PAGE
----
From the hallways of the most beautiful state Capitol in our great nation, this is Senator Keith Ingram.
Every time there’s a meeting at the Capitol, sooner or later the discussion gets around to broadband, and how can we expand access to broadband in all corners of Arkansas.
Some areas of Arkansas are well covered, but in other parts of the state the Internet connections are incredibly slow. In some areas, there is no Internet access at all.
About 235,000 Arkansans live in areas that have no broadband service, or it is inadequate and slow.
The legislature is committed to providing broadband to every corner of the state. Rural communities need the Internet or their schools will not be able to compete.
Physicians and hospitals transmit medical records, X-rays and CT scans over the Internet, so broadband is essential for adequate health care.
Job creation is an uphill battle in areas without the Internet. Can you name an industry that doesn’t rely on computer technology and the Internet?
The White House and Congress agreed on a stimulus package that includes more than $1.5 billion in funding for Arkansas state government.
The state Commerce Department has asked the legislature for approval to spend $150 million to upgrade our system of Internet service in areas where it is lacking.
Those upgrades will mainly be the installation of fiber optic cables.
However, the Legislative Council hit the pause button.
Few programs are as popular as expansion of Internet capability, but lawmakers realized that we need a statewide plan before we start spending enormous amounts of money.
I like the analogy of building the interstate highway system, back in the 1950s. The federal government provided the funding for states to build four-lane highways.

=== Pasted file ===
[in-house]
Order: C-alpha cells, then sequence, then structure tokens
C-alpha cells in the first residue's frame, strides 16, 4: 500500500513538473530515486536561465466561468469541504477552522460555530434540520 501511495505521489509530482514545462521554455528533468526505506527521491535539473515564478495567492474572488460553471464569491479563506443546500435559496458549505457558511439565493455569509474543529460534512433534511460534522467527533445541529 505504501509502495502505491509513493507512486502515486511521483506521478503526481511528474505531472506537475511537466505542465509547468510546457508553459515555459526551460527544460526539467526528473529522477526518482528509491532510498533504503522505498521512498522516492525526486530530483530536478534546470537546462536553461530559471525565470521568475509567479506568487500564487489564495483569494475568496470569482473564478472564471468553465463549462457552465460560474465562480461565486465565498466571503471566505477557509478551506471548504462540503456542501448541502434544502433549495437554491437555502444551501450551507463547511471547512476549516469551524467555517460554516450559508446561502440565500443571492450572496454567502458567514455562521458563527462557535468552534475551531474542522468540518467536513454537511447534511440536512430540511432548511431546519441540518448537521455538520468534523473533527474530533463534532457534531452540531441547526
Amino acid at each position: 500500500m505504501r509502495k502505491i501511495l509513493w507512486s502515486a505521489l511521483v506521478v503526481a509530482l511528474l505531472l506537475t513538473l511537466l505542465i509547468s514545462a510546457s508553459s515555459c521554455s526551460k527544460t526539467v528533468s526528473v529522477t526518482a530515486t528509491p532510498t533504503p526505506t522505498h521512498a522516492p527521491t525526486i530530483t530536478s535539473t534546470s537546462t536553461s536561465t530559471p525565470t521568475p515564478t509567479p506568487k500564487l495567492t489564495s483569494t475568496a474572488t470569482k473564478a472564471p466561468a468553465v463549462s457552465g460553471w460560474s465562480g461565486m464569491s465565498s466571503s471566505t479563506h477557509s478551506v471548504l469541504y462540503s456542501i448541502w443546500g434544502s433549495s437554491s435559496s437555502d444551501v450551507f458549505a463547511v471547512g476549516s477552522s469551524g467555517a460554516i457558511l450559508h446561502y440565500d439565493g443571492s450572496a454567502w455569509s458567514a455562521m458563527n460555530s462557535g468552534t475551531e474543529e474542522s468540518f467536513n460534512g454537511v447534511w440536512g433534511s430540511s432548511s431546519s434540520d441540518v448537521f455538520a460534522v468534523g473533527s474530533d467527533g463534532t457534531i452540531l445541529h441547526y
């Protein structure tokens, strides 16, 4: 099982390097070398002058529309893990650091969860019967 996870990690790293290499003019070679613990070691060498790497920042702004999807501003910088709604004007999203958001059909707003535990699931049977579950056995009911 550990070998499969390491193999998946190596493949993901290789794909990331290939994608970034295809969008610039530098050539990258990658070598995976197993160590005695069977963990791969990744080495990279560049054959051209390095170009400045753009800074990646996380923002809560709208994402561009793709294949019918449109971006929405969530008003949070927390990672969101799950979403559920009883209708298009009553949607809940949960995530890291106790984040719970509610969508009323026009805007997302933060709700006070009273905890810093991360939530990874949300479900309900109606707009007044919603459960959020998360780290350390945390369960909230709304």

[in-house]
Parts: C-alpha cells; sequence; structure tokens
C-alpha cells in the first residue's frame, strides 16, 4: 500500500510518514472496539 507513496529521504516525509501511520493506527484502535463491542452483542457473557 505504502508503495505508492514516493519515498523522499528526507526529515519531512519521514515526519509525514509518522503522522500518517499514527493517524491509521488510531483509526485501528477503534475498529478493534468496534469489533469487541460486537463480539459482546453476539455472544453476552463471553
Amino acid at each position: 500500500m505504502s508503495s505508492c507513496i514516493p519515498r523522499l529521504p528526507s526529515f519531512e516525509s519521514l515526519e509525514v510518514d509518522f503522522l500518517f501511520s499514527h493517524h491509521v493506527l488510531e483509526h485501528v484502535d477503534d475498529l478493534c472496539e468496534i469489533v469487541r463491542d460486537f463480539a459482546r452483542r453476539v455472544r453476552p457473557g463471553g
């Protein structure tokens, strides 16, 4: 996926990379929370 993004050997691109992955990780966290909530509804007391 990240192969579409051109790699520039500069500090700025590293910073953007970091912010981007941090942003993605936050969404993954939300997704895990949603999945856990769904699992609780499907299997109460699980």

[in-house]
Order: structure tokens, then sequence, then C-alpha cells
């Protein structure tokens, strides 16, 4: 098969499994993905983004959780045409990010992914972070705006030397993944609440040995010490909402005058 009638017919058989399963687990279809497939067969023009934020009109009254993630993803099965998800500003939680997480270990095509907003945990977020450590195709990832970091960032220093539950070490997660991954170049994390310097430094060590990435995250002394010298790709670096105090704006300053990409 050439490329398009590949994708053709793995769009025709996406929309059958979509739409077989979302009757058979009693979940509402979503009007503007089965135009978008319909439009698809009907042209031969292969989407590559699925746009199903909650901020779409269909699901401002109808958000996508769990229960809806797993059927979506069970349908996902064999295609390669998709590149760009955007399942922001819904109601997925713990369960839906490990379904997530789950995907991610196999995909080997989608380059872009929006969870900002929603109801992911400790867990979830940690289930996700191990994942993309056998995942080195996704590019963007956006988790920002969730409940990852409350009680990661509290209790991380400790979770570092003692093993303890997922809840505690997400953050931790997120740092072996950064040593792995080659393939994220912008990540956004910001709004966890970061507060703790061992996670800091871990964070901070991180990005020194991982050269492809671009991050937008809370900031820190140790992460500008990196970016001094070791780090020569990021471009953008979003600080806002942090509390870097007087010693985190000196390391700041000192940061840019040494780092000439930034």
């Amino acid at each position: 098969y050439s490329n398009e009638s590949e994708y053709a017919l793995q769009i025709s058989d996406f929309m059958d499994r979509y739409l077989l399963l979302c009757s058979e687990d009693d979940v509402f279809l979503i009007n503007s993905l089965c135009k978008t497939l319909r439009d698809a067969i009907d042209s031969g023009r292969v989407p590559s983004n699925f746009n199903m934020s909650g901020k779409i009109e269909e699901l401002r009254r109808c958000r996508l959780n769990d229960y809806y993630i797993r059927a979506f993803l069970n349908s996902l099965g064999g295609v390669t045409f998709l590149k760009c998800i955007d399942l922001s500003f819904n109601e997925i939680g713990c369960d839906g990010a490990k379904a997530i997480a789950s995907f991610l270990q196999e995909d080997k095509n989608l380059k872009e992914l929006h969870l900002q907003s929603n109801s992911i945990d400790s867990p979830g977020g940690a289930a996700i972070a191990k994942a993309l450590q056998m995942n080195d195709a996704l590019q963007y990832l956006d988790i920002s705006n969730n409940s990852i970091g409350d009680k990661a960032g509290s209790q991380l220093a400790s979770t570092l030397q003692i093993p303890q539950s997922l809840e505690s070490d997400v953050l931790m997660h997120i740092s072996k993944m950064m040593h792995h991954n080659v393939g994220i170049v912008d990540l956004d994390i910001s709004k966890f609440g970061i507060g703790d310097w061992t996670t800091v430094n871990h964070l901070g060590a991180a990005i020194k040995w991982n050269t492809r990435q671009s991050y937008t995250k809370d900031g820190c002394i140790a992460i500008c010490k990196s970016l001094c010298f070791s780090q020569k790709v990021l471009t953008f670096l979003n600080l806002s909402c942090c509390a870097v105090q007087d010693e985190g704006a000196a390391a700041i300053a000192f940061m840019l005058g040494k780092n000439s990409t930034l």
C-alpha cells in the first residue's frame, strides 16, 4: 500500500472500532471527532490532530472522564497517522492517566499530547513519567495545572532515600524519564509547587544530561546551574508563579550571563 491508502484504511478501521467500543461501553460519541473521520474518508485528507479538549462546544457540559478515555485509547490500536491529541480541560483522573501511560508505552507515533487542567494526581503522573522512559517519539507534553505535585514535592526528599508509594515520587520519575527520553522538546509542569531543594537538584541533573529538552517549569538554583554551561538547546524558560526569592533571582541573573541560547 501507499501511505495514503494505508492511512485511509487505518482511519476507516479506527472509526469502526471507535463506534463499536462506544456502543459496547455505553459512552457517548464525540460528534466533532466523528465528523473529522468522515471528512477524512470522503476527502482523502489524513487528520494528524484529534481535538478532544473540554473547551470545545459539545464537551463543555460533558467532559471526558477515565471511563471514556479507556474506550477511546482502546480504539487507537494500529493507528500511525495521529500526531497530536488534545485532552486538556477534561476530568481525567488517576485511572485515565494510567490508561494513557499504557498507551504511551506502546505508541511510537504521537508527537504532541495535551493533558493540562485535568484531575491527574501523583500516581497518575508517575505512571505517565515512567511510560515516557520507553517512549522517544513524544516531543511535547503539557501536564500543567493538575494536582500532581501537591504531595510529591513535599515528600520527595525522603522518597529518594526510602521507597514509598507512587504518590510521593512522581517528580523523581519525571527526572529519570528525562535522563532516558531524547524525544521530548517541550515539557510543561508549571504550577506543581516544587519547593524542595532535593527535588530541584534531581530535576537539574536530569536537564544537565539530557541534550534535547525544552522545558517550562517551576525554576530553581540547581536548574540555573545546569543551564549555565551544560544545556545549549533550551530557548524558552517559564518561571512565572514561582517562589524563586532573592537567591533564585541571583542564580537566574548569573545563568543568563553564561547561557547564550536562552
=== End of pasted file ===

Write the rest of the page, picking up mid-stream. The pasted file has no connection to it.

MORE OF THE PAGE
However, each individual state built interstates according to a plan, so that the highways would connect in a nationwide system.
Legislators want to build according to a similar plan, before we start spending money on new Internet connections.
The desire for better planning was a factor in the Legislative Council’s decision to approve about $31 million on 17 new broadband projects.
We already have 76 projects ongoing, so we’re making steady progress.
I understand why community leaders are in a hurry. Broadband today can be compared to electric power in the 1930s.
In rural areas without electric power, only a few types of employment existed, mainly on farms and cutting timber.
There were huge inequalities in the quality of life for people who lived in cities, compared to people who lived in the country.
But the Rural Electrification Act of 1936 changed all that. It changed life as we know it in the South, by providing electric power to rural and remote areas.
Now, we’re doing the same with high speed Internet access, and we’re doing it with deliberate speed, according to a well thought out plan.
From the Capitol, it is always my greatest honor and most sincere privilege to serve you as your state Senator. This is Senator Keith Ingram.